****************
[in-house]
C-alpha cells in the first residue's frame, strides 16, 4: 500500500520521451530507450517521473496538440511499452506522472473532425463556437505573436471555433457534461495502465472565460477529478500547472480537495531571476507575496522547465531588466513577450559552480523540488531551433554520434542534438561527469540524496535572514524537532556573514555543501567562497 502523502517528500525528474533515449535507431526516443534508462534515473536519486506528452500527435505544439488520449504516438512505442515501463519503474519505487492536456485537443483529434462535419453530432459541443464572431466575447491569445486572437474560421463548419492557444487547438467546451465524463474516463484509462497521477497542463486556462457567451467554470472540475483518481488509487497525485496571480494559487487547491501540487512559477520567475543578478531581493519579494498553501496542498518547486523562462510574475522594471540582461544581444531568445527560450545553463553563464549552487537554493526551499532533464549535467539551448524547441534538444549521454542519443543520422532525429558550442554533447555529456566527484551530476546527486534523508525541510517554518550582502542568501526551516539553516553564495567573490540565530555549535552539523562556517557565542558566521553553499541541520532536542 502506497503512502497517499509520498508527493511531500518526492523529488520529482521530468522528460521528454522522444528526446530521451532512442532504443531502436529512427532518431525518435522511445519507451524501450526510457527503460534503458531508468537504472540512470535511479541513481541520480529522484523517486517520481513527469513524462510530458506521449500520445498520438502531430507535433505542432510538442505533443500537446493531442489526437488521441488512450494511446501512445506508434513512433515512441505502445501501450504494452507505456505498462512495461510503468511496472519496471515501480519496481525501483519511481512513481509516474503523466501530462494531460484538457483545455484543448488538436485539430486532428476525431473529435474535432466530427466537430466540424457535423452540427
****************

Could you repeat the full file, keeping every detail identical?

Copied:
[in-house]
C-alpha cells in the first residue's frame, strides 16, 4: 500500500520521451530507450517521473496538440511499452506522472473532425463556437505573436471555433457534461495502465472565460477529478500547472480537495531571476507575496522547465531588466513577450559552480523540488531551433554520434542534438561527469540524496535572514524537532556573514555543501567562497 502523502517528500525528474533515449535507431526516443534508462534515473536519486506528452500527435505544439488520449504516438512505442515501463519503474519505487492536456485537443483529434462535419453530432459541443464572431466575447491569445486572437474560421463548419492557444487547438467546451465524463474516463484509462497521477497542463486556462457567451467554470472540475483518481488509487497525485496571480494559487487547491501540487512559477520567475543578478531581493519579494498553501496542498518547486523562462510574475522594471540582461544581444531568445527560450545553463553563464549552487537554493526551499532533464549535467539551448524547441534538444549521454542519443543520422532525429558550442554533447555529456566527484551530476546527486534523508525541510517554518550582502542568501526551516539553516553564495567573490540565530555549535552539523562556517557565542558566521553553499541541520532536542 502506497503512502497517499509520498508527493511531500518526492523529488520529482521530468522528460521528454522522444528526446530521451532512442532504443531502436529512427532518431525518435522511445519507451524501450526510457527503460534503458531508468537504472540512470535511479541513481541520480529522484523517486517520481513527469513524462510530458506521449500520445498520438502531430507535433505542432510538442505533443500537446493531442489526437488521441488512450494511446501512445506508434513512433515512441505502445501501450504494452507505456505498462512495461510503468511496472519496471515501480519496481525501483519511481512513481509516474503523466501530462494531460484538457483545455484543448488538436485539430486532428476525431473529435474535432466530427466537430466540424457535423452540427